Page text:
# Syllabus for ME 370 System Dynamics and Control

Spring 2017

## Course description

This course is an introduction to the mathematical modeling and control of systems of electrical, mechanical, fluid, thermal, and inter-domain (e.g. electro-mechanical) elements. A system dynamical approach is used, which allows different energy domains to be modeled within a unified framework. Analysis includes the time-domain and frequency-domain. Control systems topics include stability, steady-state errors, and root-locus design. (Adapted from the course catalog.)

## General information

Office Hours
MWF 9:20–11 CH 103C

Location
Cebula 201B
Times
MWF 11:00–11:50 am
Website
ME 370 Website
Moodle
ME 370 Moodle

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## Textbooks

Derek Rowell and David N. Wormley. System Dynamics: An Introduction. Prentice Hall, 1997.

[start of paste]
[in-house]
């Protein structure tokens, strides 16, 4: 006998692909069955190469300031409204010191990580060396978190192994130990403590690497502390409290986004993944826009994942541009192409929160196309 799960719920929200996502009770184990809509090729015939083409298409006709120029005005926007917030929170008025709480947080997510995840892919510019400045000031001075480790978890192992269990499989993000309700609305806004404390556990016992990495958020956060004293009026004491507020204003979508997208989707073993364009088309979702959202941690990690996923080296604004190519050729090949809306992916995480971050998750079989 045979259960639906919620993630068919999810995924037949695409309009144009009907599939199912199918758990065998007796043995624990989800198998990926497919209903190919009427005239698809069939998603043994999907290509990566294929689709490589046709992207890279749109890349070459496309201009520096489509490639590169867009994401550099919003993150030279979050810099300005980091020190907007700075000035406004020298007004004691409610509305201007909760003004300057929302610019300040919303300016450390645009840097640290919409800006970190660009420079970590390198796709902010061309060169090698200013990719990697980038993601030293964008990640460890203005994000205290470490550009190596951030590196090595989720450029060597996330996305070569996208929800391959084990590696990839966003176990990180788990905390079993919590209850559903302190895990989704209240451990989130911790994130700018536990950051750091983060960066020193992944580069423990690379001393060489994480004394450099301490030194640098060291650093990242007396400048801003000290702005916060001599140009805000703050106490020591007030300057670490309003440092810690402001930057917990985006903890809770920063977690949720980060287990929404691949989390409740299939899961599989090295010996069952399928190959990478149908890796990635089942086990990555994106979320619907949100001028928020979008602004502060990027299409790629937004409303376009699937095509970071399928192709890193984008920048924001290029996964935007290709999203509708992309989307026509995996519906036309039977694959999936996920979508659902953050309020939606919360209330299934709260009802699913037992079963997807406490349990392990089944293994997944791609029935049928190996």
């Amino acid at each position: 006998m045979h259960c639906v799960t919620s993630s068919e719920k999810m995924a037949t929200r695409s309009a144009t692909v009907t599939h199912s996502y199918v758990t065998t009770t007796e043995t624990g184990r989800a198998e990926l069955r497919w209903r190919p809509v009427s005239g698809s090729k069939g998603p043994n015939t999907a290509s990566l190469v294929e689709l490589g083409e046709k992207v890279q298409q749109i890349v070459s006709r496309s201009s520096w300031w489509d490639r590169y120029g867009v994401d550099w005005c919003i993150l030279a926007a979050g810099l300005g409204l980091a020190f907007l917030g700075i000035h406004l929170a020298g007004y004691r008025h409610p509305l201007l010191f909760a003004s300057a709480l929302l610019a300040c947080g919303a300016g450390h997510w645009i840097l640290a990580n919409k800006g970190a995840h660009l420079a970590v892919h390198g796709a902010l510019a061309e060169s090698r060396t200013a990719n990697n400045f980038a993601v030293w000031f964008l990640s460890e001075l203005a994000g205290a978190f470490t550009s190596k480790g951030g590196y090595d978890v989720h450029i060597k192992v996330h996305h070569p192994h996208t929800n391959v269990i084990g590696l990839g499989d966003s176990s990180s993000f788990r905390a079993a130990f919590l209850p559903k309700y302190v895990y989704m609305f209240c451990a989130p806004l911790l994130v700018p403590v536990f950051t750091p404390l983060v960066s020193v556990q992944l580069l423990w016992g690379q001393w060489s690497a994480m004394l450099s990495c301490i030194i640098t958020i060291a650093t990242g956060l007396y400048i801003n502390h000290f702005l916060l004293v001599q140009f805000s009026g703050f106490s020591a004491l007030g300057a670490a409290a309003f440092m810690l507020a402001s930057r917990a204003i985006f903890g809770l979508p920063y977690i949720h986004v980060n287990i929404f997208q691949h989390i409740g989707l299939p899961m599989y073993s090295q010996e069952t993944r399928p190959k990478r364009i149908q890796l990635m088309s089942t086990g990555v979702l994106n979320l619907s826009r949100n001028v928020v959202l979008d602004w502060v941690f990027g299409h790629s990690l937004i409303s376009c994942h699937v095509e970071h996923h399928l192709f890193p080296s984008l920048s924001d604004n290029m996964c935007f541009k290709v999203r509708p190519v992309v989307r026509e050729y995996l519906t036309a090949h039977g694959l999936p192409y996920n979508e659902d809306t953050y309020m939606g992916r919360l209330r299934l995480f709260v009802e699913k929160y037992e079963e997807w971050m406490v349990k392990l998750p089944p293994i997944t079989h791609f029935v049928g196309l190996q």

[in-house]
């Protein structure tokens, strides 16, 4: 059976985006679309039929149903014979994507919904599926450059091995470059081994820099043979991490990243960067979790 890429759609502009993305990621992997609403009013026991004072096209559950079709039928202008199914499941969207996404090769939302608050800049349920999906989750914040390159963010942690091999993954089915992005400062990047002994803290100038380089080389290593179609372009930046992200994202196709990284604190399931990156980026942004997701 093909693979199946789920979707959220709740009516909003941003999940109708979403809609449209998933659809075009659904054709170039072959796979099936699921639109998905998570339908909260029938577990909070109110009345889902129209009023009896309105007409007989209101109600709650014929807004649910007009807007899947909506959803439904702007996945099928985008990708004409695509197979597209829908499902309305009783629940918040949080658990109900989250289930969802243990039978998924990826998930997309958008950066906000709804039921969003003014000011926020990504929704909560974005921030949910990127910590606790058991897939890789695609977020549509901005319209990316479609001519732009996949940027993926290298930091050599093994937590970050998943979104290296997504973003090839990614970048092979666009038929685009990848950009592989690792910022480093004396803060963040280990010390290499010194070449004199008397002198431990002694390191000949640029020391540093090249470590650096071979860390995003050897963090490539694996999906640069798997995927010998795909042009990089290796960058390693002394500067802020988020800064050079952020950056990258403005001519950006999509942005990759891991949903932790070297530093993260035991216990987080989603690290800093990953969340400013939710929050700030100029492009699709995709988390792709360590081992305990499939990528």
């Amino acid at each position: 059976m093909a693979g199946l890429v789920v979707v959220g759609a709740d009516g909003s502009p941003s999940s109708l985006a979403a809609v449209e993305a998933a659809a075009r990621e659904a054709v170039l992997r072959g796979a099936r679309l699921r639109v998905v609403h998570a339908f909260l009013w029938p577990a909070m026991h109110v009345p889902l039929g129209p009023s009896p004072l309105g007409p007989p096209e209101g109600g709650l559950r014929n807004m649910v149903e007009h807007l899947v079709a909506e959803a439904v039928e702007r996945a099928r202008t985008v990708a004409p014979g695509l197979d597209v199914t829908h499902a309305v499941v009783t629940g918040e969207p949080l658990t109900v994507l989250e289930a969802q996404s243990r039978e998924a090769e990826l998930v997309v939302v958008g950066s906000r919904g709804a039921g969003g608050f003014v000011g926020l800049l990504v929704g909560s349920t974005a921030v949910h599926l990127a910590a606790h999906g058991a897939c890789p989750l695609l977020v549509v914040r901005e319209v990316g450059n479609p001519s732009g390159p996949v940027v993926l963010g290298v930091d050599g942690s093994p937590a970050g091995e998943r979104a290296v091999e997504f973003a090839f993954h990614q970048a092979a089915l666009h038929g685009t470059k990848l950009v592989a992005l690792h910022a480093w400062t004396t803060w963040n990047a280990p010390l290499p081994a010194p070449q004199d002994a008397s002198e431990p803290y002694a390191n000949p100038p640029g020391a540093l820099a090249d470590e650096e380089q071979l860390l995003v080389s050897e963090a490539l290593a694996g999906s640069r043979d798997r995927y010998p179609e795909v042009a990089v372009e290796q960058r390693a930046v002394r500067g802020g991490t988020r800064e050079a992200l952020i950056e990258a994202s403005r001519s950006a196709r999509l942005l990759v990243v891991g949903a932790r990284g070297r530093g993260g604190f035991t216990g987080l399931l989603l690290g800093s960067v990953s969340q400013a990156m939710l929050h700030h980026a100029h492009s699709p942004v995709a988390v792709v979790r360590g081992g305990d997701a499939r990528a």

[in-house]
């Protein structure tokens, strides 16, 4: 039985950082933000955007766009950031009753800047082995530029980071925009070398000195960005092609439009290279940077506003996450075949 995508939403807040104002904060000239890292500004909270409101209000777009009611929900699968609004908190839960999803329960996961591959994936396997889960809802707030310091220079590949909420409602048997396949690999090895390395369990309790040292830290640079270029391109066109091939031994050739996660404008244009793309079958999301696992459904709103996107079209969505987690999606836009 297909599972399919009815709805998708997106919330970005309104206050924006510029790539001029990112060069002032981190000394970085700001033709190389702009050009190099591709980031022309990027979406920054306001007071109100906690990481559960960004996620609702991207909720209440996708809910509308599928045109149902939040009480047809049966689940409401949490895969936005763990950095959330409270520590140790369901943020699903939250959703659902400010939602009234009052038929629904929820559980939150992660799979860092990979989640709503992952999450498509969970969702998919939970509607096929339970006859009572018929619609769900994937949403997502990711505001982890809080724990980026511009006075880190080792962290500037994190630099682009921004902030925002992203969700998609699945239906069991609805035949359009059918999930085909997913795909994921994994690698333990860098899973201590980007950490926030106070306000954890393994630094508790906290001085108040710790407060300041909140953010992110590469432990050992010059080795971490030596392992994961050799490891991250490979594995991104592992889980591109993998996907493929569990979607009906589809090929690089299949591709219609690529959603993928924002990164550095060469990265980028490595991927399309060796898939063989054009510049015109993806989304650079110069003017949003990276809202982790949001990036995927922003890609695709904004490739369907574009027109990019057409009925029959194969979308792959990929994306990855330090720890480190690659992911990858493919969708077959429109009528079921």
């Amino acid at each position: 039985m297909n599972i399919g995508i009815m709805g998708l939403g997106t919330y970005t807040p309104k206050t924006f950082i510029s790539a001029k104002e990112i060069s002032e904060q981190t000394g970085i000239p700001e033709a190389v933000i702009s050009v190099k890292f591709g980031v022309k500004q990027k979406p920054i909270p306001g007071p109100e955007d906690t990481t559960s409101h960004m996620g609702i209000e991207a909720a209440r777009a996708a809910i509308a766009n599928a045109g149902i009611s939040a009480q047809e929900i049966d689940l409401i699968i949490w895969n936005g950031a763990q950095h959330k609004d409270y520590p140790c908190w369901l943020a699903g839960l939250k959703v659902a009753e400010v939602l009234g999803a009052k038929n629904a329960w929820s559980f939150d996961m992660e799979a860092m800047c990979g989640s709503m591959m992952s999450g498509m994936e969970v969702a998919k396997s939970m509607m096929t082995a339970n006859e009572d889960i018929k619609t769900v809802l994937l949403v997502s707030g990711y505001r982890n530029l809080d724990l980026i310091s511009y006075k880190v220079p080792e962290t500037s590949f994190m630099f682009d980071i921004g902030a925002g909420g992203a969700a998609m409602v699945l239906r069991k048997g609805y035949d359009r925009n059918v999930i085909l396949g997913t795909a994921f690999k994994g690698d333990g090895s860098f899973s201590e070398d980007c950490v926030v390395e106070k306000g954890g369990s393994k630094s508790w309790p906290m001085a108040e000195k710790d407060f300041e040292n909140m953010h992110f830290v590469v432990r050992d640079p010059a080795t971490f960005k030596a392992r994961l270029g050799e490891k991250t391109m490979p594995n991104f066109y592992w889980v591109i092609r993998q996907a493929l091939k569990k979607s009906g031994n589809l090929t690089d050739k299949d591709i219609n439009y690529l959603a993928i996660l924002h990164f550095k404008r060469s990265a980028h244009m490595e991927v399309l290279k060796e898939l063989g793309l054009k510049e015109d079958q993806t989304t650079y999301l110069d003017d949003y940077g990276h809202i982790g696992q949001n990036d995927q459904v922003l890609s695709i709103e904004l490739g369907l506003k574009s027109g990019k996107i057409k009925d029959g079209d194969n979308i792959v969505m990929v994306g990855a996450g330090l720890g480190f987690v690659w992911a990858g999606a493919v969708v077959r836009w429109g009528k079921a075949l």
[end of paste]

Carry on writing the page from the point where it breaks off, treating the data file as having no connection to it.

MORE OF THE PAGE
Norman S. Nise. Control Systems Engineering. Seventh Edition. Wiley, 2015.

## Notes

Partial notes will be posted here.

## Schedule

The following schedule is tentative.

week topics introduced reading assignment due
general solution of state equations SD Ch 10
applied solutions of state equations SD Ch 10 homework
transfer functions SD Ch 12 homework
fluid and thermal elements SD Chs 4 & 6 homework
impedance-based modeling SD Ch 13 homework
sinusoidal frequency response SD Ch 14 homework
sinusoidal frequency response SD Ch 14 homework
frequency domain methods SD Ch 15 homework
Midterm Exam
frequency domain methods SD Ch 15 homework
introduction to control systems CS Ch 1 homework
control system stability CS Ch 6 project focus
transient response and steady-state errors CS Ch 7 homework
root-locus techniques CS Ch 8 homework
root-locus design CS Ch 9 homework
root-locus design CS Ch 9 homework
finals week Final Exam

## Assignments

### Assignment #1

2. RW Problems 10.1, 10.5, and 10.6.
3. Take the weekly homework quiz.

### Assignment #2

2. RW Problems 10.11, 10.12, 10.14, and 10.19. Some of these problems require a computer program to solve. I recommend Matlab or Mathematica, both of which are available in the computer lab.